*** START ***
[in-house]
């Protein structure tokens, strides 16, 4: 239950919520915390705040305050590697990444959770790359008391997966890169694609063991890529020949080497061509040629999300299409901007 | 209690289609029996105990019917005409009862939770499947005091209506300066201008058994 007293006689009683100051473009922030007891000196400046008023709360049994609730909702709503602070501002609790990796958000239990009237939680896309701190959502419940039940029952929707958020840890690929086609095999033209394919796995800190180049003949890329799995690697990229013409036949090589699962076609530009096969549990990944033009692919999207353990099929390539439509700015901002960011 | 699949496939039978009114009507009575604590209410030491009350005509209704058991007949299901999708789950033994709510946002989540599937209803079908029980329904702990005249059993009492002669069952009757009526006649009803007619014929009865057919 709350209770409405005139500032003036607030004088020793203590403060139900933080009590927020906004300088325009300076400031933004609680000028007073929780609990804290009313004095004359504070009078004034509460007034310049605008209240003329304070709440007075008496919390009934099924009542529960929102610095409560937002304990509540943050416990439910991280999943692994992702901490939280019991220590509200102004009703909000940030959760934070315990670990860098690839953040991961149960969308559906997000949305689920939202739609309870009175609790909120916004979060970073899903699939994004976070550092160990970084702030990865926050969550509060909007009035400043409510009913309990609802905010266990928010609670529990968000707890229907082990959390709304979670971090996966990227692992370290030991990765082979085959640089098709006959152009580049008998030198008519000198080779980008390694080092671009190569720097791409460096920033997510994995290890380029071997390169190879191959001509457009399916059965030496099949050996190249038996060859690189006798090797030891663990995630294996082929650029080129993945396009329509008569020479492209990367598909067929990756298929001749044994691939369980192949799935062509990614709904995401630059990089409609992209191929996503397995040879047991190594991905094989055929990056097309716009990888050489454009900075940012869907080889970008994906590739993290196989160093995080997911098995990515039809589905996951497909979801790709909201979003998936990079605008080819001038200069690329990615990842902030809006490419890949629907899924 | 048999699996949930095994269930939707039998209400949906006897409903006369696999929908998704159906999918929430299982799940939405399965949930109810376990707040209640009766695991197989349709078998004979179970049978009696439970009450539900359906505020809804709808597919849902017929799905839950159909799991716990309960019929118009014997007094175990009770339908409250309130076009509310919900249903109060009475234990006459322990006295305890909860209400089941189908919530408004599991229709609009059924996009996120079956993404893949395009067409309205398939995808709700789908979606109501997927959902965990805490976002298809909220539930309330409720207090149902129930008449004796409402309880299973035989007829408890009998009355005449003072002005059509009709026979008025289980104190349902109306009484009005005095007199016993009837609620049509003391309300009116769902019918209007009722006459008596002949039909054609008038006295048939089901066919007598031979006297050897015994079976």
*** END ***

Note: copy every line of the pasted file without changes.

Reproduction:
[in-house]
């Protein structure tokens, strides 16, 4: 239950919520915390705040305050590697990444959770790359008391997966890169694609063991890529020949080497061509040629999300299409901007 | 209690289609029996105990019917005409009862939770499947005091209506300066201008058994 007293006689009683100051473009922030007891000196400046008023709360049994609730909702709503602070501002609790990796958000239990009237939680896309701190959502419940039940029952929707958020840890690929086609095999033209394919796995800190180049003949890329799995690697990229013409036949090589699962076609530009096969549990990944033009692919999207353990099929390539439509700015901002960011 | 699949496939039978009114009507009575604590209410030491009350005509209704058991007949299901999708789950033994709510946002989540599937209803079908029980329904702990005249059993009492002669069952009757009526006649009803007619014929009865057919 709350209770409405005139500032003036607030004088020793203590403060139900933080009590927020906004300088325009300076400031933004609680000028007073929780609990804290009313004095004359504070009078004034509460007034310049605008209240003329304070709440007075008496919390009934099924009542529960929102610095409560937002304990509540943050416990439910991280999943692994992702901490939280019991220590509200102004009703909000940030959760934070315990670990860098690839953040991961149960969308559906997000949305689920939202739609309870009175609790909120916004979060970073899903699939994004976070550092160990970084702030990865926050969550509060909007009035400043409510009913309990609802905010266990928010609670529990968000707890229907082990959390709304979670971090996966990227692992370290030991990765082979085959640089098709006959152009580049008998030198008519000198080779980008390694080092671009190569720097791409460096920033997510994995290890380029071997390169190879191959001509457009399916059965030496099949050996190249038996060859690189006798090797030891663990995630294996082929650029080129993945396009329509008569020479492209990367598909067929990756298929001749044994691939369980192949799935062509990614709904995401630059990089409609992209191929996503397995040879047991190594991905094989055929990056097309716009990888050489454009900075940012869907080889970008994906590739993290196989160093995080997911098995990515039809589905996951497909979801790709909201979003998936990079605008080819001038200069690329990615990842902030809006490419890949629907899924 | 048999699996949930095994269930939707039998209400949906006897409903006369696999929908998704159906999918929430299982799940939405399965949930109810376990707040209640009766695991197989349709078998004979179970049978009696439970009450539900359906505020809804709808597919849902017929799905839950159909799991716990309960019929118009014997007094175990009770339908409250309130076009509310919900249903109060009475234990006459322990006295305890909860209400089941189908919530408004599991229709609009059924996009996120079956993404893949395009067409309205398939995808709700789908979606109501997927959902965990805490976002298809909220539930309330409720207090149902129930008449004796409402309880299973035989007829408890009998009355005449003072002005059509009709026979008025289980104190349902109306009484009005005095007199016993009837609620049509003391309300009116769902019918209007009722006459008596002949039909054609008038006295048939089901066919007598031979006297050897015994079976």